He whispers, curses and realizes his fists are clenched and as he shakes off the horrible memories, he sees that the restroom is a typical campground setup; a row of toilets on one wall and sinks opposite on the other. He walks to an opening in the back wall that contains a public shower; he hates that there is no privacy. He turns, goes to the sink and thoroughly washes his hands. He uses the urinal, a trough type with the dripping pipe across the back; then returns to the sink and washes his hands and face. When he reaches for a paper towel, there are none. He curses himself for not having anticipated this typical issue. Dripping and angry he heads back to his vehicle as he removes a hand sanitizing wipe from its wrapper and finishes his hand cleansing ritual.

As he reaches his campsite a man is walking outside the trailer that he had noticed when he parked his car. He purposely doesn’t look but before he can activate the power for the rear lift gate with his key, the man is waving and mouthing something. He nods but continues with his task, opens the lift gate and surveys his equipment. He pulls the tent out and makes sure the ice chest is still covered with the blanket and as he turns, he notices the man from the trailer is approaching.

“Howdy, I guess we’re gonna be neighbors. You sure have a nice car here; it’s one of those SUV’s ain’t it?” he says.

He is repulsed by the odor of the intruder. “Yes it is,” he curtly replies.

“An’ it’s a Lincoln too, must a cost you a bundle! Funny color...what a ya call that? Is it leather inside?” The man is now adjacent to him causing him to step back.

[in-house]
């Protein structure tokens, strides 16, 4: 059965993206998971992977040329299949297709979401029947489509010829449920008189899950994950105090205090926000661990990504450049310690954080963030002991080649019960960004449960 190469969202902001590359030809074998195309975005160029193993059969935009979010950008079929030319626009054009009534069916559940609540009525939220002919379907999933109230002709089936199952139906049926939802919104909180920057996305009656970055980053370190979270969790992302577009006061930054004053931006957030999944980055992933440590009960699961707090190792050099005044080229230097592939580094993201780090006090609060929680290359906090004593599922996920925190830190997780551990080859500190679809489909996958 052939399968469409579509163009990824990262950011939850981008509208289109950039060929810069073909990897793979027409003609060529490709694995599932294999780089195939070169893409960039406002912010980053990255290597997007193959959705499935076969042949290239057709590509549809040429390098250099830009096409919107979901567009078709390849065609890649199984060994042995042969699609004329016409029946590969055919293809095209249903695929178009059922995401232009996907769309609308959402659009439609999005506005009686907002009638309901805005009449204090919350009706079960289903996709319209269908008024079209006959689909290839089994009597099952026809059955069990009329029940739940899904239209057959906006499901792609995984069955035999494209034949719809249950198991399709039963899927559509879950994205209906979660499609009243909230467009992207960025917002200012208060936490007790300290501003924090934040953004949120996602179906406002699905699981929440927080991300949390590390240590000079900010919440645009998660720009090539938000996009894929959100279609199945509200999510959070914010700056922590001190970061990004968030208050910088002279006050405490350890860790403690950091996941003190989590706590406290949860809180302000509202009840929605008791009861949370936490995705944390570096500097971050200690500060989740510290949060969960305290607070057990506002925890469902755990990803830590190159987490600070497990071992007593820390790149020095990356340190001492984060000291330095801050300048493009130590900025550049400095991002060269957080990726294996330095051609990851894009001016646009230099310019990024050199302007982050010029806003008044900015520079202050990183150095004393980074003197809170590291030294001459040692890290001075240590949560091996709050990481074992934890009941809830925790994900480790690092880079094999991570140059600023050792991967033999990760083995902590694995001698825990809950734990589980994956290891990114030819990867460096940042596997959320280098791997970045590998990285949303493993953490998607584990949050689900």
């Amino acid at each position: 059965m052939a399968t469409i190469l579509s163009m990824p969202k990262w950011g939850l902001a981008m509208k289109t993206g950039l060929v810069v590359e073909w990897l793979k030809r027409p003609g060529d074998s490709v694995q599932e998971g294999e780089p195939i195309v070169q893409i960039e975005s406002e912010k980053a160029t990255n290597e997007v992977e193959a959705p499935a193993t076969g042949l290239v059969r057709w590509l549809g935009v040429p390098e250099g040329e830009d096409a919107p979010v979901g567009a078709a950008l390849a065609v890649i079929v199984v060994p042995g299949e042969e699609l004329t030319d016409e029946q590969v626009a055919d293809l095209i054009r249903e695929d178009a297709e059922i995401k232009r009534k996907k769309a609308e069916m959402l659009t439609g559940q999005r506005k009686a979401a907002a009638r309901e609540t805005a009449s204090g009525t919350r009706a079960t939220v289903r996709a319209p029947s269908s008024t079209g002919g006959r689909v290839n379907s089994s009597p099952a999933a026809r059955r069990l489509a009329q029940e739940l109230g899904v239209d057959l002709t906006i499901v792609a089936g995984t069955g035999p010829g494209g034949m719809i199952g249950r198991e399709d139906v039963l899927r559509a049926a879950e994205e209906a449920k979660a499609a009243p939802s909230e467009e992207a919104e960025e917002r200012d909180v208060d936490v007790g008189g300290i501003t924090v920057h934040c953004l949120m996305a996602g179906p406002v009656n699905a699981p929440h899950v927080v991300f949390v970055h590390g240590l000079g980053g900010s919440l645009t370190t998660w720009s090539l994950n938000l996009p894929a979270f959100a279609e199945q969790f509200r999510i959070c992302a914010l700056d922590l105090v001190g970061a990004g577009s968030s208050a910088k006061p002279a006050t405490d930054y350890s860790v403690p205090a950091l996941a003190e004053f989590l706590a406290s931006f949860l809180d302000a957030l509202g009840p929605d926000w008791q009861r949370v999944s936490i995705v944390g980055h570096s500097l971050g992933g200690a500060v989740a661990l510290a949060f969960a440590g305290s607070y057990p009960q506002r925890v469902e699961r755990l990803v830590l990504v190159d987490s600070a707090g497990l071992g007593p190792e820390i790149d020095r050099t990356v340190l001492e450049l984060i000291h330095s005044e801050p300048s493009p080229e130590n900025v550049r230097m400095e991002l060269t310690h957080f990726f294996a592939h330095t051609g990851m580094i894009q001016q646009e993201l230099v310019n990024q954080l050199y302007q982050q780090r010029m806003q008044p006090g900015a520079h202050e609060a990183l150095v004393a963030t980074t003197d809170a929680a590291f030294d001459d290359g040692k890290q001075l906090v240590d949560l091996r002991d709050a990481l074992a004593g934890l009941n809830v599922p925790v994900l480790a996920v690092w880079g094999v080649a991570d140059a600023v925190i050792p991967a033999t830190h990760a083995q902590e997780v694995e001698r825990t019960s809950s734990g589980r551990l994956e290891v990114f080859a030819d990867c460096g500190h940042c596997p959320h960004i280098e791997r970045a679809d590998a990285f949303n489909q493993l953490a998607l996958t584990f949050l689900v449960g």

“My name is Foster, Burl Foster. I been livin’ here for about a month, so I got to move in a couple a days. You stay’n long?” He’s holding out his hand.

The irritation mounts; he’s just sterilized his hands. He takes Mr. Foster’s hand and shakes it tentatively. He can feel the calluses and grime and sweat and notices tattoos on the man’s forearm. He is grateful for the sterile wipes in his pocket. He is astonished by the tufts of white hair growing out of the top of the old man’s nose.

 “I’m John Dixon,” he lies. “I’ll just be here overnight and if you’ll excuse me, I’d like to get my campsite set up before dark.”

“Ya sure,” says Foster while peering in the back of the SUV. “Say, it’s leather inside, pretty fancy. Golf clubs seem pretty fancy too.”

“Yes, well, if you’ll excuse me?” he says as he picks up his tent.

“Ya sure. Gets pretty cold up here after dark and if the marine layer comes in, kinda wet. If ya want a beer, stop over when you’re done, we can visit a bit,” he says as he moves away still glancing at the car. “What color did you say this is?”

“It’s green.” He is rather exasperated and bordering on contempt for the old man.

Foster is now near the front of the vehicle and in an excited voice says, “oh and tinted windows, you can’t even really see inside. Say! You’re from Illinois. I never been there. You’re a long way from home. This a vacation?”

“Yes,” he says and abruptly turns and carries the tent to the area he has selected.

“Well, I’ll see ya later,” says Foster as he finally heads back to his own vehicles.

The man immediately opens a single use sterile wipe wrapper and vigorously cleanses his hands. He unrolls the tent and proceeds to stake the corners and as he completes the setup of the tent it pops up into its igloo shape. He unzips the doorway and returns to his vehicle. He retrieves the sleeping bag, duffel bag, an electric lantern and the book on anatomy which he is reading. He crawls halfway into the tent and unrolls the sleeping bag, setting the lantern and book within easy reach. He places a rubber mat outside the opening of the tent, and finally satisfied that he can sleep, he begins to think of bathing, then eating some dinner.